The U.S. Supreme Court delayed a U.S. District Federal Court order that required Michigan lawmakers to redraw its political districts prior to the 2020 elections.
A panel of three U.S. District Court judges unanimously ruled that Michigan’s 2011 legislative apportionment plan violated voters’ Constitutional rights, in favor of The League of Women Voters’ complaint. They ruled the 34 districts were illegally drawn to benefit Republican candidates.
The Republicans appealed and filed an emergency application with the U.S. Supreme Court.
Justice Sonia Sotomayor, who is responsible for hearing Michigan cases in the U.S. Court of Appeals, issued an order on the case granting the hold requested by Michigan’s Republican congressional delegation and House Speaker Lee Chatfield, R-Levering.
“This stay is good news for Michigan taxpayers and allows us to wait for the Supreme Court to rule next month on the substantive issue of whether judges should be involved in the political redistricting process,” Charles Spies, an attorney representing the Republicans, said.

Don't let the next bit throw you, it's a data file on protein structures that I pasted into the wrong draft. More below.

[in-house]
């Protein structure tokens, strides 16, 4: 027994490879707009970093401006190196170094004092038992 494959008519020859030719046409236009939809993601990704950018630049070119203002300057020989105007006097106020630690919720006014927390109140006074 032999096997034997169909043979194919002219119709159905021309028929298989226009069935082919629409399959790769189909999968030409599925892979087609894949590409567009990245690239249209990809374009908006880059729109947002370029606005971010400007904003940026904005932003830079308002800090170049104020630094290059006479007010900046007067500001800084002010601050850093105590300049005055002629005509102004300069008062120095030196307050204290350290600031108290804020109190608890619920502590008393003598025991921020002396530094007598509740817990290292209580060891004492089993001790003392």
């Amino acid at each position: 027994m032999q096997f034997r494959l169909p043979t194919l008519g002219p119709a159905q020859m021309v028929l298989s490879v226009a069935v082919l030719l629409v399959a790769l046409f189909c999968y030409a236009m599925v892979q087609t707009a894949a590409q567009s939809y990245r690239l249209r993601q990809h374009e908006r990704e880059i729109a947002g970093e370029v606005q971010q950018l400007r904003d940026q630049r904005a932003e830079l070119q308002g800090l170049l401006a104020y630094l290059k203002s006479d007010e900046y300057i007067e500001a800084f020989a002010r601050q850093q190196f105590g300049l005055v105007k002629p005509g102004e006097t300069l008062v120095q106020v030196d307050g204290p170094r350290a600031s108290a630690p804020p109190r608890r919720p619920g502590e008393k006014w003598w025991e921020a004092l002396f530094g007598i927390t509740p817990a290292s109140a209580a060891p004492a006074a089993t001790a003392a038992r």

Other cases are pending before the Supreme Court for redistricting requests from Maryland, North Carolina, and Ohio.
In North Carolina, one case involves congressional redistricting plans that complainants argue gave Republicans an advantage. In Maryland, one congressional district was redrawn to help Democrats unseat a long-time Republican incumbent, critics argue.
What the court decides will likely determine national standards on how states can legally structure legislative districts– and impact the Michigan and other state court rulings on the issue of redistricting.
Rulings are expected by the end of June.
The Supreme Court has never determined at what point partisan gerrymandering becomes unconstitutional.